The Zig Zag Wall Takes a Final Turn

The zig-zag wall at Hogpen Farms has taken its final turn. Five entrance/exit ramps provide communication with the elevated wall top. A path, wide enough for a person and a dog to pass each other along its length, weaves its way across a forest glade.

The perforated construction style allows light and air to flow around individual stones, and through the wall. Building in such a manner goes against basic tenets of sound, dry stone construction. Joints aren’t tight and stones are laid “trace”, that is, with their length along the face of the wall. But since it was the Edward Tufte’s goal to create a piece of stone art that included many “blocks of light,” a compromise was struck between craft and creativity. Oddly enough, it takes extra skill to make an insubstantial dry stone construction compared to one that is solid built. My walling compatriots and I were able strike a balance between loose and strong. Heavy cap stones bind the filigree together.

Thanks to Jared, Chuck and Andrew for bringing their superior walling skills to bear on this unusual project. The day-time labors were shared equally, as were the evening ping pong wins and losses.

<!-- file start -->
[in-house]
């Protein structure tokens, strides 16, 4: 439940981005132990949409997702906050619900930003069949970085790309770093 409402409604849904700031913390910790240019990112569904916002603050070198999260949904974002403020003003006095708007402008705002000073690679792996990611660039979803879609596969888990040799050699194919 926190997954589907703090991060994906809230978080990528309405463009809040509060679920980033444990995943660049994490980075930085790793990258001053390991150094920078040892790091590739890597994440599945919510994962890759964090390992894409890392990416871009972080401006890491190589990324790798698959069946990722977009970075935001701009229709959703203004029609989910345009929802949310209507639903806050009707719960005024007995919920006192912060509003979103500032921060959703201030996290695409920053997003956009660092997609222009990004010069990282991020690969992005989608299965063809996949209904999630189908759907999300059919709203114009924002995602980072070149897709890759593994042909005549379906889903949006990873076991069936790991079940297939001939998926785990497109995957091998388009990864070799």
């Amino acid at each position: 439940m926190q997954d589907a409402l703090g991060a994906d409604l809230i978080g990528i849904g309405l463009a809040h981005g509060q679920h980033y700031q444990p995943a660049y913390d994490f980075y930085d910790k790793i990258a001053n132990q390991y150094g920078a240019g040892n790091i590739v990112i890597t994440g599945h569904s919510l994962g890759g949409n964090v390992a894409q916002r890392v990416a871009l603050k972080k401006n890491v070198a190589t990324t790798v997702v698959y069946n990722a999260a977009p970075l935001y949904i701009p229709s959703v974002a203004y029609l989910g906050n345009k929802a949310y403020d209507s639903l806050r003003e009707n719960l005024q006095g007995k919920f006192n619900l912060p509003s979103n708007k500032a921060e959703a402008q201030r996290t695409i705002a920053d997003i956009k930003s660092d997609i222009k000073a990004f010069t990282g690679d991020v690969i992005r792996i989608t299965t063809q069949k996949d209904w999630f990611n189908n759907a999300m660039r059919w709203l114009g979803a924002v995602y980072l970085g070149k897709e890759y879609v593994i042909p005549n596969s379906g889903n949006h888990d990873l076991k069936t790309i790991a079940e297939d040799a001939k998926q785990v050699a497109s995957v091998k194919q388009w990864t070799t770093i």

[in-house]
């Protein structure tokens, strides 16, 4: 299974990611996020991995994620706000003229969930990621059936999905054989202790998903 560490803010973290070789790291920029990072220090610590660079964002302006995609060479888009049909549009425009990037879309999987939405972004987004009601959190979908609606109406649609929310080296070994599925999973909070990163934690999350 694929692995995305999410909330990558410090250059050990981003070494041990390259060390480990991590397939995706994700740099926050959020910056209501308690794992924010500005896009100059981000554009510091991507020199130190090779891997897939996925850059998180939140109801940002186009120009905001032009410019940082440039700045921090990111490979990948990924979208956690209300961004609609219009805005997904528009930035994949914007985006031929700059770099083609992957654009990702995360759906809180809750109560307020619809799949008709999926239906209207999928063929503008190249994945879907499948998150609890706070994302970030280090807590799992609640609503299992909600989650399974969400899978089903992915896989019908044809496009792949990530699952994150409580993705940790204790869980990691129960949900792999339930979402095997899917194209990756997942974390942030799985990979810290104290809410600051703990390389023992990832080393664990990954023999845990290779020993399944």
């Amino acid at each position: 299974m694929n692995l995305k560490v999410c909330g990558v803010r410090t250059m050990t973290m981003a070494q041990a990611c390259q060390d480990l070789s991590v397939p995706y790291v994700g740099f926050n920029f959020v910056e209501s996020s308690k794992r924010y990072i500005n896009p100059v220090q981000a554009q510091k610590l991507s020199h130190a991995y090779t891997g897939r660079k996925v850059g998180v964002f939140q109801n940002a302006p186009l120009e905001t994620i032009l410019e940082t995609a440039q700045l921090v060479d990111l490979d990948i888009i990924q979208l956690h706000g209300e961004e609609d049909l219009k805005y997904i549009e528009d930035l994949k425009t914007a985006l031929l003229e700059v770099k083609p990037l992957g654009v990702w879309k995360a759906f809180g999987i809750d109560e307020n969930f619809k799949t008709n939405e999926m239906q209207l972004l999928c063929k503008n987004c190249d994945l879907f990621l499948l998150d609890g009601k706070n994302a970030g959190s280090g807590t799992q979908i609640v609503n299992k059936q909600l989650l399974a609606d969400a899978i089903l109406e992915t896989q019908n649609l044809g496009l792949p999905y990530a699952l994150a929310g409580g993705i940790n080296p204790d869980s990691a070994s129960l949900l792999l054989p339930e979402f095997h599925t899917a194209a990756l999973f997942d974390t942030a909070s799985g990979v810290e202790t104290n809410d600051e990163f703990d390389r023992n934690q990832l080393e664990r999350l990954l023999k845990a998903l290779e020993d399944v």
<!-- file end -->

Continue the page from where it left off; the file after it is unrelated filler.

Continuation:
© All rights reserved Dan Snow In the Company of Stone

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3 Responses to The Zig Zag Wall Takes a Final Turn

  1. Andrew Pighills March 26, 2012 at 10:47 pm #

    It was difficult to decide who or what was full of the most air, hot or cold. The Ping Pong ball, the Ping Pong players, or the wall.

    • Dan Snow March 29, 2012 at 12:56 pm #

      Playing Ping Pun with you has an air of the inevitable.

  2. John Shaw-Rimmington March 24, 2012 at 12:31 pm #

    Very creative, Dan. It shows skill and clever adaptability to be able to work within the new tolerances you have voluntarily placed on yourselves.

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